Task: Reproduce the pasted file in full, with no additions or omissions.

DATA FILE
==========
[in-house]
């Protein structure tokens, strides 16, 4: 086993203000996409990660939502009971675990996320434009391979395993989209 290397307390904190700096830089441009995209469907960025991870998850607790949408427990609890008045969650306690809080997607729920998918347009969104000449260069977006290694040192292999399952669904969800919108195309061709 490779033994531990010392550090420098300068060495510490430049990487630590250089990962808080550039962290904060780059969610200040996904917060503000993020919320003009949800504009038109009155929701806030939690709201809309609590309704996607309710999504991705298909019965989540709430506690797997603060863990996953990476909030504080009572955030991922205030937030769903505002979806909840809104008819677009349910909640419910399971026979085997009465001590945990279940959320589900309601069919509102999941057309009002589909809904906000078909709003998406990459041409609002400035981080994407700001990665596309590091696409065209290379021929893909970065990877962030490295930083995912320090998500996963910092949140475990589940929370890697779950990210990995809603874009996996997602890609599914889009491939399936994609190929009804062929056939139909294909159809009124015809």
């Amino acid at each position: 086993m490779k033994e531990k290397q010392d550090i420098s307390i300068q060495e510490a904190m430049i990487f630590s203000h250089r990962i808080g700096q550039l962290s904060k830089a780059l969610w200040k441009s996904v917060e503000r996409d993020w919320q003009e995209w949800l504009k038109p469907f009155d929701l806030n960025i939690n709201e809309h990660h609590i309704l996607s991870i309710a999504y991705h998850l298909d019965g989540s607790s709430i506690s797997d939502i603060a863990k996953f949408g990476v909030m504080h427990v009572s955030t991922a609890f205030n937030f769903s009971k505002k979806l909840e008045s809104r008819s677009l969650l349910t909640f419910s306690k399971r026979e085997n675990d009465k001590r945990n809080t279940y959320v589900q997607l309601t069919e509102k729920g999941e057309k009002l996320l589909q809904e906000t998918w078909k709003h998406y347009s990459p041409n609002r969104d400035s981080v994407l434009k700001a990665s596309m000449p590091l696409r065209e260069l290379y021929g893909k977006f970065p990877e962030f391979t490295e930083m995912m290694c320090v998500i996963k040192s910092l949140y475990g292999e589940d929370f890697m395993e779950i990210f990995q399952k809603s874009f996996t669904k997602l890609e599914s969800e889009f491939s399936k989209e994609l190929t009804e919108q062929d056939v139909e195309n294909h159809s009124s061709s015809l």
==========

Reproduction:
[in-house]
């Protein structure tokens, strides 16, 4: 086993203000996409990660939502009971675990996320434009391979395993989209 290397307390904190700096830089441009995209469907960025991870998850607790949408427990609890008045969650306690809080997607729920998918347009969104000449260069977006290694040192292999399952669904969800919108195309061709 490779033994531990010392550090420098300068060495510490430049990487630590250089990962808080550039962290904060780059969610200040996904917060503000993020919320003009949800504009038109009155929701806030939690709201809309609590309704996607309710999504991705298909019965989540709430506690797997603060863990996953990476909030504080009572955030991922205030937030769903505002979806909840809104008819677009349910909640419910399971026979085997009465001590945990279940959320589900309601069919509102999941057309009002589909809904906000078909709003998406990459041409609002400035981080994407700001990665596309590091696409065209290379021929893909970065990877962030490295930083995912320090998500996963910092949140475990589940929370890697779950990210990995809603874009996996997602890609599914889009491939399936994609190929009804062929056939139909294909159809009124015809």
């Amino acid at each position: 086993m490779k033994e531990k290397q010392d550090i420098s307390i300068q060495e510490a904190m430049i990487f630590s203000h250089r990962i808080g700096q550039l962290s904060k830089a780059l969610w200040k441009s996904v917060e503000r996409d993020w919320q003009e995209w949800l504009k038109p469907f009155d929701l806030n960025i939690n709201e809309h990660h609590i309704l996607s991870i309710a999504y991705h998850l298909d019965g989540s607790s709430i506690s797997d939502i603060a863990k996953f949408g990476v909030m504080h427990v009572s955030t991922a609890f205030n937030f769903s009971k505002k979806l909840e008045s809104r008819s677009l969650l349910t909640f419910s306690k399971r026979e085997n675990d009465k001590r945990n809080t279940y959320v589900q997607l309601t069919e509102k729920g999941e057309k009002l996320l589909q809904e906000t998918w078909k709003h998406y347009s990459p041409n609002r969104d400035s981080v994407l434009k700001a990665s596309m000449p590091l696409r065209e260069l290379y021929g893909k977006f970065p990877e962030f391979t490295e930083m995912m290694c320090v998500i996963k040192s910092l949140y475990g292999e589940d929370f890697m395993e779950i990210f990995q399952k809603s874009f996996t669904k997602l890609e599914s969800e889009f491939s399936k989209e994609l190929t009804e919108q062929d056939v139909e195309n294909h159809s009124s061709s015809l």